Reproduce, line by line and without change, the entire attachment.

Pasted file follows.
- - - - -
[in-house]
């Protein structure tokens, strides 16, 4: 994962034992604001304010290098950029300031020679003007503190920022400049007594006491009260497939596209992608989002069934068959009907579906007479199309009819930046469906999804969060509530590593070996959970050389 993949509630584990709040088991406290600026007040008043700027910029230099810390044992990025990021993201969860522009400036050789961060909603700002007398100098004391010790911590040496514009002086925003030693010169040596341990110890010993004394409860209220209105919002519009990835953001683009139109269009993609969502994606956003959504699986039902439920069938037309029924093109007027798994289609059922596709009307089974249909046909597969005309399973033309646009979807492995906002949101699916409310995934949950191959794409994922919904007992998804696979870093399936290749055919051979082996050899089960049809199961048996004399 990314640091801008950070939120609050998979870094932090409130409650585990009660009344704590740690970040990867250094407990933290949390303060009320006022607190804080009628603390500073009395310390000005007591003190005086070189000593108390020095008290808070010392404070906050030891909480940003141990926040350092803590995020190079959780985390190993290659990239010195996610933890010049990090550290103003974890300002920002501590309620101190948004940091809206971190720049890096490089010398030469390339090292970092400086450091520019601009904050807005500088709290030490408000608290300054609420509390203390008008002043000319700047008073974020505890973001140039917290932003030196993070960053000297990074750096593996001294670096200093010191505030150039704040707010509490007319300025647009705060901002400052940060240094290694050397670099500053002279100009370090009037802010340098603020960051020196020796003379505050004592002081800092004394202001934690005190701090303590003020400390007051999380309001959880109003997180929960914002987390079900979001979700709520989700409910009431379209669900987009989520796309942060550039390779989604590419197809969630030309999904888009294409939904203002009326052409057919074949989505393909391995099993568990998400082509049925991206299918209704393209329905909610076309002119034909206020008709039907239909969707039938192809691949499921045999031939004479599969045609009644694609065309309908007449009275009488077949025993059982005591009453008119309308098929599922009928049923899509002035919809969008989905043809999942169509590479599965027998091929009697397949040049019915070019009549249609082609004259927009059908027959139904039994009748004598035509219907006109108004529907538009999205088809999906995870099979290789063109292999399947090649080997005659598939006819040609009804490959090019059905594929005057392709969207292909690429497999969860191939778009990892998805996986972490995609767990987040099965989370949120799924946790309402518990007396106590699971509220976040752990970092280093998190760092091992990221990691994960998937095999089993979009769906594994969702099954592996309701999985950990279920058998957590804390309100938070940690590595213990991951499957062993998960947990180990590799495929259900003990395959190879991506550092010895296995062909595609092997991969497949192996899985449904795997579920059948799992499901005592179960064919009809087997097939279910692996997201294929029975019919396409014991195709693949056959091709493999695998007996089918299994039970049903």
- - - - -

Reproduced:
[in-house]
């Protein structure tokens, strides 16, 4: 994962034992604001304010290098950029300031020679003007503190920022400049007594006491009260497939596209992608989002069934068959009907579906007479199309009819930046469906999804969060509530590593070996959970050389 993949509630584990709040088991406290600026007040008043700027910029230099810390044992990025990021993201969860522009400036050789961060909603700002007398100098004391010790911590040496514009002086925003030693010169040596341990110890010993004394409860209220209105919002519009990835953001683009139109269009993609969502994606956003959504699986039902439920069938037309029924093109007027798994289609059922596709009307089974249909046909597969005309399973033309646009979807492995906002949101699916409310995934949950191959794409994922919904007992998804696979870093399936290749055919051979082996050899089960049809199961048996004399 990314640091801008950070939120609050998979870094932090409130409650585990009660009344704590740690970040990867250094407990933290949390303060009320006022607190804080009628603390500073009395310390000005007591003190005086070189000593108390020095008290808070010392404070906050030891909480940003141990926040350092803590995020190079959780985390190993290659990239010195996610933890010049990090550290103003974890300002920002501590309620101190948004940091809206971190720049890096490089010398030469390339090292970092400086450091520019601009904050807005500088709290030490408000608290300054609420509390203390008008002043000319700047008073974020505890973001140039917290932003030196993070960053000297990074750096593996001294670096200093010191505030150039704040707010509490007319300025647009705060901002400052940060240094290694050397670099500053002279100009370090009037802010340098603020960051020196020796003379505050004592002081800092004394202001934690005190701090303590003020400390007051999380309001959880109003997180929960914002987390079900979001979700709520989700409910009431379209669900987009989520796309942060550039390779989604590419197809969630030309999904888009294409939904203002009326052409057919074949989505393909391995099993568990998400082509049925991206299918209704393209329905909610076309002119034909206020008709039907239909969707039938192809691949499921045999031939004479599969045609009644694609065309309908007449009275009488077949025993059982005591009453008119309308098929599922009928049923899509002035919809969008989905043809999942169509590479599965027998091929009697397949040049019915070019009549249609082609004259927009059908027959139904039994009748004598035509219907006109108004529907538009999205088809999906995870099979290789063109292999399947090649080997005659598939006819040609009804490959090019059905594929005057392709969207292909690429497999969860191939778009990892998805996986972490995609767990987040099965989370949120799924946790309402518990007396106590699971509220976040752990970092280093998190760092091992990221990691994960998937095999089993979009769906594994969702099954592996309701999985950990279920058998957590804390309100938070940690590595213990991951499957062993998960947990180990590799495929259900003990395959190879991506550092010895296995062909595609092997991969497949192996899985449904795997579920059948799992499901005592179960064919009809087997097939279910692996997201294929029975019919396409014991195709693949056959091709493999695998007996089918299994039970049903």